Money Makers

Inspiring images that have made money

Posted 23/Oct/2008 - 11:07PM

Walking near his local Kentish beach earlier this year, part-time freelance photographer Tony Flashman was approached by some dog-walkers asking if he knew what had happened to the Starfish? Answering with the question "What starfish?" he was pointed in the direction of the shoreline to take a look.

The sight that greeted him was dead starfish as far as the eye could see in both directions. Now Tony always carries a camera, but, being primarily a wildlife photographer in his spare time, he seldom has a lens less than 300mm with him, normally coupled to a 1.7x converter.

Fortunately on this occasion he had a standard zoom about his person and proceeded to take a few shots of the vista to send to the local paper, which he promptly did on his return home.

Within a day he received a phonecall from the Daily Mail asking to use the image. This was followed by the Daily Telegraph and then ABC News, the US television station. As the story spread the image appeared on Breakfast TV, Week magazine, Kent on Sunday newspaper and a number of other local interst newspapers and publications.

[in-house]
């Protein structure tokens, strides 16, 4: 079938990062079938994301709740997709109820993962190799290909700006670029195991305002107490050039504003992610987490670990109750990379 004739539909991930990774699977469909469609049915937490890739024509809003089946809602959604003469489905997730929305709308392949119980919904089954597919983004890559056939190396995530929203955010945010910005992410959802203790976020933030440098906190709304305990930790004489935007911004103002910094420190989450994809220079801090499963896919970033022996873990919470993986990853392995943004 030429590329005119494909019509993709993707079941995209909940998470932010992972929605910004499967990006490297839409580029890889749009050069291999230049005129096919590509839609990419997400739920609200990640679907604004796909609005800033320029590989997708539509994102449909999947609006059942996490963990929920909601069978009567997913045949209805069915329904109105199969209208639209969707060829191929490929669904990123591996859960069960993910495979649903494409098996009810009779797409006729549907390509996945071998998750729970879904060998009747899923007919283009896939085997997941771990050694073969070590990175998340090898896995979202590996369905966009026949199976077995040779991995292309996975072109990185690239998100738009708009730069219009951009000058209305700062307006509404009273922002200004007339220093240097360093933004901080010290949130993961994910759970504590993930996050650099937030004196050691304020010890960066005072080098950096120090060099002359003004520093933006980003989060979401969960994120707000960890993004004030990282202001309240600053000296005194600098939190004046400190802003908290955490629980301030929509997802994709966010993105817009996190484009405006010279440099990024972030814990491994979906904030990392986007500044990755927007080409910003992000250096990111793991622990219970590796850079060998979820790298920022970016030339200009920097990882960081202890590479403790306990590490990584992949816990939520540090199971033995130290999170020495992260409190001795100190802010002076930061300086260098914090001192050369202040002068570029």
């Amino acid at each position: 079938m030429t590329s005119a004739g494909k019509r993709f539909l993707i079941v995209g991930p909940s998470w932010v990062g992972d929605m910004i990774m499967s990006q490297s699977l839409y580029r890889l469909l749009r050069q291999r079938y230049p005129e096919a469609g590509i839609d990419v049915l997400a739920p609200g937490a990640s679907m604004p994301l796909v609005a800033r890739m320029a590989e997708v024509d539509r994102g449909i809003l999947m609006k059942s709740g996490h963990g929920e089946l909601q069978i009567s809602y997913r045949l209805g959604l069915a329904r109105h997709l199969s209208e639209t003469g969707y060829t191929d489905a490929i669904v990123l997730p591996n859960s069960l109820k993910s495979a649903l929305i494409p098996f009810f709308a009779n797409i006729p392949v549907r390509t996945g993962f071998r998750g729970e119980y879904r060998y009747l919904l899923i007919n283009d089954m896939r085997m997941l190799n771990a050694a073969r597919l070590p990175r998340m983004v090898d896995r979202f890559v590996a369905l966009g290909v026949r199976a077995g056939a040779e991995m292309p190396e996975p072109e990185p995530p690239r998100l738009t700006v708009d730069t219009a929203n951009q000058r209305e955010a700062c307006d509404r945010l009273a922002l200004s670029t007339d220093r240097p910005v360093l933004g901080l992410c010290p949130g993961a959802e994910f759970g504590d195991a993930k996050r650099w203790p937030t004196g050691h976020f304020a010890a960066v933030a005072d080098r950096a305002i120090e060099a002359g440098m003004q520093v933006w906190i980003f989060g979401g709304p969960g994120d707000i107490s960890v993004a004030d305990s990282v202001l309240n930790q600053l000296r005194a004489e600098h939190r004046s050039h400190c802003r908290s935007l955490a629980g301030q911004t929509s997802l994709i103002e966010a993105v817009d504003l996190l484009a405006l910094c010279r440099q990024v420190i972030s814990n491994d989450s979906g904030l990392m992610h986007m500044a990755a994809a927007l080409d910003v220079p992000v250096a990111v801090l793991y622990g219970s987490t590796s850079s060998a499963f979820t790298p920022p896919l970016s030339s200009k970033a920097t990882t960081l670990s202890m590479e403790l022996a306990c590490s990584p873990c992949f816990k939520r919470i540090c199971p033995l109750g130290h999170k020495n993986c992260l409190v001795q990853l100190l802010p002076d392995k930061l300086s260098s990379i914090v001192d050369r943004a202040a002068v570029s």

The story that accompanied it was based around environmental concerns, with various theories being aired as to the reason for the demise of the creatures. The picture has been used as far afield as Japan and the US.

The moral for the Freelancer is that you never know what is around the corner (or in this case, over the mound of defensve shingle that seperated him from the shoreline) and that it is always advisable to carry a camera with you.

In a matter of hours these unfortunate creatures had been washed away by the next tide, never to be seen again. The images that Tony shot though, are still being used some months later and earnings to date from the images have broken well into the £four figure mark.


Tony Flashman has been taking photographs for more than 30 years and spent the majority of his working life in the photographic processing trade, changing his own workflow to digital with the advent of the Nikon D1. His current cameras are a D300 backed up by a D2X on which this image was taken. You can see more of Tony's work on his website


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